I think people do prioritize renderings more than they should; in this case, however, they’re so clunky that it’s difficult to tell if this building would feel fresh and original or like a shopping mall. There’s no sense of depth, transparency or opacity, only the dimmest sense of materiality. (And the colors are nasty to boot.)

    • jp

      it’s basically sketchup exports with light photoshoping.

      i think one of the biggest problems is the people.. in some images there are too many, or they’re ill-proportioned, or they’re not in line with the perspective angle.

      about the color.. the yellow shipping containers destroy any freshness this building could have. They have an innate industrial appearance that clashes with the idea of a shopping center.

  • Juni

    bad architecture
    bad renders

  • http://www.architectonica.ca Dariusz

    Some of the images are quite telling.. I have to agree with Patrick Bateman as well.. Are the renders supposed to be telling of the architecture, or should architecture trump everything.. We are creating SPACES, not images. I think the realistic render revolution will take a big step back in favour of real projects.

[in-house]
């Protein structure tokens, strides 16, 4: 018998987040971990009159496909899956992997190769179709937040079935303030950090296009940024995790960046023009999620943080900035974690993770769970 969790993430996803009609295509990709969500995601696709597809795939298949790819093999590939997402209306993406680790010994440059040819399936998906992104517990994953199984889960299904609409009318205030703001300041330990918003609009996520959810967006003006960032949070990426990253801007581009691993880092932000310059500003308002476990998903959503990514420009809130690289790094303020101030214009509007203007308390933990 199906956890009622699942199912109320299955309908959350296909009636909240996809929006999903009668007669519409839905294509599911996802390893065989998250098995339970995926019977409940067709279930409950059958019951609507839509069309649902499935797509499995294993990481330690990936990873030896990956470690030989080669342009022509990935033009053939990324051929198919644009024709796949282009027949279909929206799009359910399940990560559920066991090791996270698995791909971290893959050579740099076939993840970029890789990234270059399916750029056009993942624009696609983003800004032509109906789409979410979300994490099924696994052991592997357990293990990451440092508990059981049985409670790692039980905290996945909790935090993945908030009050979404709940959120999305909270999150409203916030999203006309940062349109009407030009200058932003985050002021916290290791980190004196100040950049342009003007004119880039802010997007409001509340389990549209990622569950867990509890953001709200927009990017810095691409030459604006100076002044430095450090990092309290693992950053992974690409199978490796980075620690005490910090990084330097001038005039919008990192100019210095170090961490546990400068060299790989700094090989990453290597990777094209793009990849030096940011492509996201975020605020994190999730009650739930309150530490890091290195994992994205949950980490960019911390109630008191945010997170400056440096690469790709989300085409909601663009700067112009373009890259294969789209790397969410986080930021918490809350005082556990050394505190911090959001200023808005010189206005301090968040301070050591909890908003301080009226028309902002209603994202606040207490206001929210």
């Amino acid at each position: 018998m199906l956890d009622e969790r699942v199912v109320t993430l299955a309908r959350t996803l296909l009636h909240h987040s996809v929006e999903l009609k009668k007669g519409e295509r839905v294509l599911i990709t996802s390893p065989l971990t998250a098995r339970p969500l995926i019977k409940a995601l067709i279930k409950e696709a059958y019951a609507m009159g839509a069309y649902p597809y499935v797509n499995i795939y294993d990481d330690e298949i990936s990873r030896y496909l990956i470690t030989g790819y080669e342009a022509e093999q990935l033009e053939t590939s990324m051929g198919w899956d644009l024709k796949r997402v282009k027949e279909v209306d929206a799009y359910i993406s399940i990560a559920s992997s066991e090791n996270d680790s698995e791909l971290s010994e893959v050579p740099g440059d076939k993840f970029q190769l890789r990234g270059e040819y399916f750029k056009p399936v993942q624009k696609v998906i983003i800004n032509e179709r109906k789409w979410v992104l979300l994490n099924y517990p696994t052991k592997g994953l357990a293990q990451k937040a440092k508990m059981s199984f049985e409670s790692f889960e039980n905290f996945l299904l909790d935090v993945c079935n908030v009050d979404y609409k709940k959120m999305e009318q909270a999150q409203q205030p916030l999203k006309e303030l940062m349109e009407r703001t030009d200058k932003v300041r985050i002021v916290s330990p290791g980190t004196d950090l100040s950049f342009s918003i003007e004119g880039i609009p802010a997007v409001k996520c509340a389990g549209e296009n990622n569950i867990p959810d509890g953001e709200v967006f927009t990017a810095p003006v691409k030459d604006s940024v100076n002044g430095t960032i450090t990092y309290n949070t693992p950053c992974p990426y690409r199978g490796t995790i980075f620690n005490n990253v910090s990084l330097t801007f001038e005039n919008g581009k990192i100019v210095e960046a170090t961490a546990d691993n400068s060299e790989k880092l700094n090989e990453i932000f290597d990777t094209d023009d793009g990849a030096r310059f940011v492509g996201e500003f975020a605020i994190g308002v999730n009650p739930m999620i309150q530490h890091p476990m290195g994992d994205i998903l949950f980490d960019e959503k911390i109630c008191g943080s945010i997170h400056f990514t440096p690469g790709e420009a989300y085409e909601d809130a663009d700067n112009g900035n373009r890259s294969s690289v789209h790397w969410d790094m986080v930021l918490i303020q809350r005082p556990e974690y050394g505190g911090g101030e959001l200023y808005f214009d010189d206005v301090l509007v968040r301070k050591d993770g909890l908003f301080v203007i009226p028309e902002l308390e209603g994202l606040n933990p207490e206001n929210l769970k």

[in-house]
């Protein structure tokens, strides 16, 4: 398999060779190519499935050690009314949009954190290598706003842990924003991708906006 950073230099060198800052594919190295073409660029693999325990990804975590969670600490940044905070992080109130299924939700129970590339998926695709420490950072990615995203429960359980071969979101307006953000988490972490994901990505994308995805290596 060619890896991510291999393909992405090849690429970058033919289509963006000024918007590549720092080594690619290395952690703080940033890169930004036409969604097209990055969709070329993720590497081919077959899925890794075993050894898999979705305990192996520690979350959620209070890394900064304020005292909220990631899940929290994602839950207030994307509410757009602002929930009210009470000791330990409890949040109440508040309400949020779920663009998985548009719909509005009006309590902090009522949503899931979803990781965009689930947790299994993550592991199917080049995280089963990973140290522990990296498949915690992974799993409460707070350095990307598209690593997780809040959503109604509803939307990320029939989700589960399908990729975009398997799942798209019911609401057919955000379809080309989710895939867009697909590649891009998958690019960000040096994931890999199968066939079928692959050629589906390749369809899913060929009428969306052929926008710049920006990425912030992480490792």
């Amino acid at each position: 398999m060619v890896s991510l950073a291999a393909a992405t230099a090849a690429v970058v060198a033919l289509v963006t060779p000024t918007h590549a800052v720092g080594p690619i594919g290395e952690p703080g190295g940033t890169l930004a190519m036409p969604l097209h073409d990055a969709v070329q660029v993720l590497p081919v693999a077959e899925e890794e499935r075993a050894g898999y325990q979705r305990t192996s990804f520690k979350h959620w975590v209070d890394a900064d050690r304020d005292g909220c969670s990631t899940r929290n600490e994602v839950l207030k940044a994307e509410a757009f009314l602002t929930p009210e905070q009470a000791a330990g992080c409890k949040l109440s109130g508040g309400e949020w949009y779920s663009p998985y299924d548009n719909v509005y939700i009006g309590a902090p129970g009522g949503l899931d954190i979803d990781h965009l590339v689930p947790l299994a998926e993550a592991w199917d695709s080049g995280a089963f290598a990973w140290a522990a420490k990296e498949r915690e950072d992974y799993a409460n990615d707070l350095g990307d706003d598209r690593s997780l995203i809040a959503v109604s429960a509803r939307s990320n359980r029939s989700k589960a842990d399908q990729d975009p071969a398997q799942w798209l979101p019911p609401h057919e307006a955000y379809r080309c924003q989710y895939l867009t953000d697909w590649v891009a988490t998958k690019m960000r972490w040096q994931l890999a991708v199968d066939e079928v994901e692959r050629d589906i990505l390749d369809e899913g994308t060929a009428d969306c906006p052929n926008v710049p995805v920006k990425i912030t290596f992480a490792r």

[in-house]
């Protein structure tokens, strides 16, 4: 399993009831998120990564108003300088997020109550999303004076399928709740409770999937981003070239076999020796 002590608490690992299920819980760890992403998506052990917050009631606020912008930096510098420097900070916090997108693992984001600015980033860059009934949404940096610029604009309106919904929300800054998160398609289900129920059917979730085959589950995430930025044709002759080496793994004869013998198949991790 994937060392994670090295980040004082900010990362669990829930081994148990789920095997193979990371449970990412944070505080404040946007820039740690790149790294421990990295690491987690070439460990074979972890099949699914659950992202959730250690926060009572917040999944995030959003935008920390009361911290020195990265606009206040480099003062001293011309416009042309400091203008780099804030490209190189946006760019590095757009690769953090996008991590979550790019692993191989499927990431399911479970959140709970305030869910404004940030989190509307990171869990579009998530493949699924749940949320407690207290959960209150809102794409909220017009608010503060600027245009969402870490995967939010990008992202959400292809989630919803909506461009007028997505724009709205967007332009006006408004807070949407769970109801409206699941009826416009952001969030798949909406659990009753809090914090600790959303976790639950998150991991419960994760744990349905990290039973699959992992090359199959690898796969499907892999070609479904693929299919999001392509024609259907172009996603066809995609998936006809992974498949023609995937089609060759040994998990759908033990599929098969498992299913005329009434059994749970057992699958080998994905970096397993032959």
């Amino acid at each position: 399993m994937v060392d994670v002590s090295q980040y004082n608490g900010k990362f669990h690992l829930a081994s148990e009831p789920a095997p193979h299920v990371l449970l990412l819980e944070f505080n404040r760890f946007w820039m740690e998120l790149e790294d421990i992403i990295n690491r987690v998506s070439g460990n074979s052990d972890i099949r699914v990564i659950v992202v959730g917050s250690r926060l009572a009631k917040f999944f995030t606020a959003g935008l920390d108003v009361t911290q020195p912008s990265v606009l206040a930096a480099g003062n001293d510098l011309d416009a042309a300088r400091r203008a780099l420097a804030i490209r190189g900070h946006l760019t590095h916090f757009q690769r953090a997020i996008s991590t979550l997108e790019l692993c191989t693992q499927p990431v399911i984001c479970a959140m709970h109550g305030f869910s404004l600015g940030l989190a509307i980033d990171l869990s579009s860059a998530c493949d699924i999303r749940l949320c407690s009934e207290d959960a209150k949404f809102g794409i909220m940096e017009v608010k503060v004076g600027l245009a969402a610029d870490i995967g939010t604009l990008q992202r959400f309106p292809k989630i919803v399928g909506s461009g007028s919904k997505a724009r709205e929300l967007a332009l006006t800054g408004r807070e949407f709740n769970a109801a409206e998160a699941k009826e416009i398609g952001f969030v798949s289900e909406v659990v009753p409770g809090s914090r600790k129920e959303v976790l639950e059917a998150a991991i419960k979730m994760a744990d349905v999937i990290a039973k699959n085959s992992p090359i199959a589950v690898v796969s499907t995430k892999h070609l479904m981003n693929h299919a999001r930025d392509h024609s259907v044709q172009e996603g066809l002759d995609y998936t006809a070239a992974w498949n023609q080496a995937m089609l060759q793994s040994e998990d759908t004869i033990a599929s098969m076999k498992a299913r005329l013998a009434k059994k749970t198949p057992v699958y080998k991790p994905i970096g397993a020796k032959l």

If the shipping containers were all sorts of different colours, it would make the project quite nice. Love the roof and various levels.. Good job NOT spending thousands on real-life renderings.. Keep it real!

  • ScottinNYC

    Keep in mind this is a competition entry. The renderings are paid for by the architect, not by, well, the prize money, if there is any.

    The design AND the rendering fit the site and this kind of an urban design project–a derelict pier building on a beautiful waterfront park that has been in developed over the last 20 years. Also in keeping with other recent public development, namely the High Line. Appropriate to have the people be photos, and the trees, the city around it as that is what is important in such a project. Better to have the rendering of the building elements recede. And the color is appropriate for an old pier structure.

    My experience as an architect for over 20 years, and a principal for the last 16, is that “realistic” expensive renderings (airbrush or CADD) don’t sell the project to the client anyway. The more you try to be realistic, the more it looks fake. A certain looseness, especially early on, allows for the client to focus not on your computer skills, but on the ideas behind the design. And it doesn’t look carved in stone, important especially here in NYC where public participation (for good or worse) is part of the very long process of building such a project.

    • NeilS

      I must concur, I am a student of Architecture in final year. Renders do pose massive problems when it comes to initial reviews. It is so easy to render a scheme now early on and it does look finalised, fait accompli. This attracts strong comments and is rarely seen as the diagram that it is. It can also be viewed by some clients in real world that all the hard work is done and its not worth paying the money to the architects for any more work!

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  • 000